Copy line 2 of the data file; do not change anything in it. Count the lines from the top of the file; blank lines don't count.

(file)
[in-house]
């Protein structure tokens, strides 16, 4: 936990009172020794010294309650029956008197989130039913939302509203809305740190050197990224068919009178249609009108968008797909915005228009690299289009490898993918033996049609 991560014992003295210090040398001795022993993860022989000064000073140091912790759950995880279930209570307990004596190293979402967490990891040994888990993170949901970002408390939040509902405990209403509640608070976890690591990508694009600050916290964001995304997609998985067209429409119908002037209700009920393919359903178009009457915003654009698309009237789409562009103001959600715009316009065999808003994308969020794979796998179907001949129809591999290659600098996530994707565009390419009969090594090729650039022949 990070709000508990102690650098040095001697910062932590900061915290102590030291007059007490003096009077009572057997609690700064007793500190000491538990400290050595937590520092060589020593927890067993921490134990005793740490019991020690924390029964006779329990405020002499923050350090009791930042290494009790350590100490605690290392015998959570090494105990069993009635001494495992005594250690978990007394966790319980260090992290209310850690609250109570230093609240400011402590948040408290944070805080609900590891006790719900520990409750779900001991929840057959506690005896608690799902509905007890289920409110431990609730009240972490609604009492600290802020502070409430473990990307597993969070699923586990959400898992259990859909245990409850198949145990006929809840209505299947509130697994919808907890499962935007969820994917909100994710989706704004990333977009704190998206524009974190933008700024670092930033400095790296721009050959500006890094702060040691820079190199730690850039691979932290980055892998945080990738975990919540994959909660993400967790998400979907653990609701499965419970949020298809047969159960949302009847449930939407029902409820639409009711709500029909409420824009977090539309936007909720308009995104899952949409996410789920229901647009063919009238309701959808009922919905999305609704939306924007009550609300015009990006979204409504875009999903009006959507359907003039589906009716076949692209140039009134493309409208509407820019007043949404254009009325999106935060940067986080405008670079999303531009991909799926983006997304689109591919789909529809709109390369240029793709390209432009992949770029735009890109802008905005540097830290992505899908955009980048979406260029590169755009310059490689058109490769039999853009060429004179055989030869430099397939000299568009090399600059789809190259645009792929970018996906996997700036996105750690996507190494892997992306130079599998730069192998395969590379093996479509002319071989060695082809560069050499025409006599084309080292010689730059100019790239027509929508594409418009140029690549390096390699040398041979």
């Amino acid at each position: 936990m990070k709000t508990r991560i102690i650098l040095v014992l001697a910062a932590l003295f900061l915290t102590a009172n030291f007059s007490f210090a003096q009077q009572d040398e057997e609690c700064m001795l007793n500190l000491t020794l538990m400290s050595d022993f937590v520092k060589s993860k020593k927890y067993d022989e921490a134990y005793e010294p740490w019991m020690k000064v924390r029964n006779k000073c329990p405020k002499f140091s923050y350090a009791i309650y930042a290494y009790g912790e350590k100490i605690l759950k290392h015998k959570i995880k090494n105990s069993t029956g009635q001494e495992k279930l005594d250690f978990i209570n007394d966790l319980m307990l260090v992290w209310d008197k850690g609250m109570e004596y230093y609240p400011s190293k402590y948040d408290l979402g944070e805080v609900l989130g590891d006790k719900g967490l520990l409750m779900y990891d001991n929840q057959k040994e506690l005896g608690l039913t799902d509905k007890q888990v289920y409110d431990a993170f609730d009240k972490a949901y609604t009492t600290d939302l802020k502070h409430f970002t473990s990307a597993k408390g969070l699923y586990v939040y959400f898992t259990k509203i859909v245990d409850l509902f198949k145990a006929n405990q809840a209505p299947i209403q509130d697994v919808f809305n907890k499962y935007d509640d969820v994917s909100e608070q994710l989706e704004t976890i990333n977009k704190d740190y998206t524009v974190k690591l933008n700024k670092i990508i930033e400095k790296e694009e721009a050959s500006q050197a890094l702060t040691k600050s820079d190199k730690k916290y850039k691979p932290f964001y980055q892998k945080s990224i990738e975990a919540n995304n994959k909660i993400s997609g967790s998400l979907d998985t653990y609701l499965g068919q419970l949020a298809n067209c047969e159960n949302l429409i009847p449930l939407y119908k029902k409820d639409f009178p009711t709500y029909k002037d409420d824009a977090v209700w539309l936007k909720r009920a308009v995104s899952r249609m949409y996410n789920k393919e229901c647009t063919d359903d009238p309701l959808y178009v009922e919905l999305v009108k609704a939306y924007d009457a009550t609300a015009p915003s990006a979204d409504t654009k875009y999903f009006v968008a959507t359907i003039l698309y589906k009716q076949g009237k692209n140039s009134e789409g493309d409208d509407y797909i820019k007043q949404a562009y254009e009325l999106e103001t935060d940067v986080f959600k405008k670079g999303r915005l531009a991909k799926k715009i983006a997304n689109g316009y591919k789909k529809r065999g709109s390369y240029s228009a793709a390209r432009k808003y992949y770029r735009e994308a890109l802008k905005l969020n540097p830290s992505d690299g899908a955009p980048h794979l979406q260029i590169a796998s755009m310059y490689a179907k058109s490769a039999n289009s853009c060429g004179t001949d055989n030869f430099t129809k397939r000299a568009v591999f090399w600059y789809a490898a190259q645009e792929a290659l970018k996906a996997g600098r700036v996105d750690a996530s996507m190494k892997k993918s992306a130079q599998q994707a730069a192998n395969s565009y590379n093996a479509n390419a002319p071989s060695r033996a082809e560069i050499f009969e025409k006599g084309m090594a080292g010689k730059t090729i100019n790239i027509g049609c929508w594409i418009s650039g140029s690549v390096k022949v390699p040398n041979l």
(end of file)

């Protein structure tokens, strides 16, 4: 936990009172020794010294309650029956008197989130039913939302509203809305740190050197990224068919009178249609009108968008797909915005228009690299289009490898993918033996049609 991560014992003295210090040398001795022993993860022989000064000073140091912790759950995880279930209570307990004596190293979402967490990891040994888990993170949901970002408390939040509902405990209403509640608070976890690591990508694009600050916290964001995304997609998985067209429409119908002037209700009920393919359903178009009457915003654009698309009237789409562009103001959600715009316009065999808003994308969020794979796998179907001949129809591999290659600098996530994707565009390419009969090594090729650039022949 990070709000508990102690650098040095001697910062932590900061915290102590030291007059007490003096009077009572057997609690700064007793500190000491538990400290050595937590520092060589020593927890067993921490134990005793740490019991020690924390029964006779329990405020002499923050350090009791930042290494009790350590100490605690290392015998959570090494105990069993009635001494495992005594250690978990007394966790319980260090992290209310850690609250109570230093609240400011402590948040408290944070805080609900590891006790719900520990409750779900001991929840057959506690005896608690799902509905007890289920409110431990609730009240972490609604009492600290802020502070409430473990990307597993969070699923586990959400898992259990859909245990409850198949145990006929809840209505299947509130697994919808907890499962935007969820994917909100994710989706704004990333977009704190998206524009974190933008700024670092930033400095790296721009050959500006890094702060040691820079190199730690850039691979932290980055892998945080990738975990919540994959909660993400967790998400979907653990609701499965419970949020298809047969159960949302009847449930939407029902409820639409009711709500029909409420824009977090539309936007909720308009995104899952949409996410789920229901647009063919009238309701959808009922919905999305609704939306924007009550609300015009990006979204409504875009999903009006959507359907003039589906009716076949692209140039009134493309409208509407820019007043949404254009009325999106935060940067986080405008670079999303531009991909799926983006997304689109591919789909529809709109390369240029793709390209432009992949770029735009890109802008905005540097830290992505899908955009980048979406260029590169755009310059490689058109490769039999853009060429004179055989030869430099397939000299568009090399600059789809190259645009792929970018996906996997700036996105750690996507190494892997992306130079599998730069192998395969590379093996479509002319071989060695082809560069050499025409006599084309080292010689730059100019790239027509929508594409418009140029690549390096390699040398041979």